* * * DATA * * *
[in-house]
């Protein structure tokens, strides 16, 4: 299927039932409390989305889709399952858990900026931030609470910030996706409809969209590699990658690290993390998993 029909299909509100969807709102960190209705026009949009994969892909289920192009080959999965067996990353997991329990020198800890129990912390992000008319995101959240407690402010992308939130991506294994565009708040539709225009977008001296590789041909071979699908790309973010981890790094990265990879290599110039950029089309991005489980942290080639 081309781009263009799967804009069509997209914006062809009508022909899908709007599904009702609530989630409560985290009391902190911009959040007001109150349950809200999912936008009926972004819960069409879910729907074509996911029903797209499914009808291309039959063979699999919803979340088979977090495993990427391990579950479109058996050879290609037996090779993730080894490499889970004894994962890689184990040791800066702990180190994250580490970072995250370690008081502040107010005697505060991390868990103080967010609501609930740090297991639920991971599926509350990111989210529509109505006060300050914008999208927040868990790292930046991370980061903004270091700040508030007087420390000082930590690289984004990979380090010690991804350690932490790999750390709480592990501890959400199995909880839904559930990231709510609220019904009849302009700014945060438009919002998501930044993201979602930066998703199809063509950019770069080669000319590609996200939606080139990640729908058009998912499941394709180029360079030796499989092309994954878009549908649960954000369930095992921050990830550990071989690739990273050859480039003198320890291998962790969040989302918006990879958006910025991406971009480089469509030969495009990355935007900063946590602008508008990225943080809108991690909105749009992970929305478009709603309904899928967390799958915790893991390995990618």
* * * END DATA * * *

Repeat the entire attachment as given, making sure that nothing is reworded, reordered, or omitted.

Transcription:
[in-house]
């Protein structure tokens, strides 16, 4: 299927039932409390989305889709399952858990900026931030609470910030996706409809969209590699990658690290993390998993 029909299909509100969807709102960190209705026009949009994969892909289920192009080959999965067996990353997991329990020198800890129990912390992000008319995101959240407690402010992308939130991506294994565009708040539709225009977008001296590789041909071979699908790309973010981890790094990265990879290599110039950029089309991005489980942290080639 081309781009263009799967804009069509997209914006062809009508022909899908709007599904009702609530989630409560985290009391902190911009959040007001109150349950809200999912936008009926972004819960069409879910729907074509996911029903797209499914009808291309039959063979699999919803979340088979977090495993990427391990579950479109058996050879290609037996090779993730080894490499889970004894994962890689184990040791800066702990180190994250580490970072995250370690008081502040107010005697505060991390868990103080967010609501609930740090297991639920991971599926509350990111989210529509109505006060300050914008999208927040868990790292930046991370980061903004270091700040508030007087420390000082930590690289984004990979380090010690991804350690932490790999750390709480592990501890959400199995909880839904559930990231709510609220019904009849302009700014945060438009919002998501930044993201979602930066998703199809063509950019770069080669000319590609996200939606080139990640729908058009998912499941394709180029360079030796499989092309994954878009549908649960954000369930095992921050990830550990071989690739990273050859480039003198320890291998962790969040989302918006990879958006910025991406971009480089469509030969495009990355935007900063946590602008508008990225943080809108991690909105749009992970929305478009709603309904899928967390799958915790893991390995990618």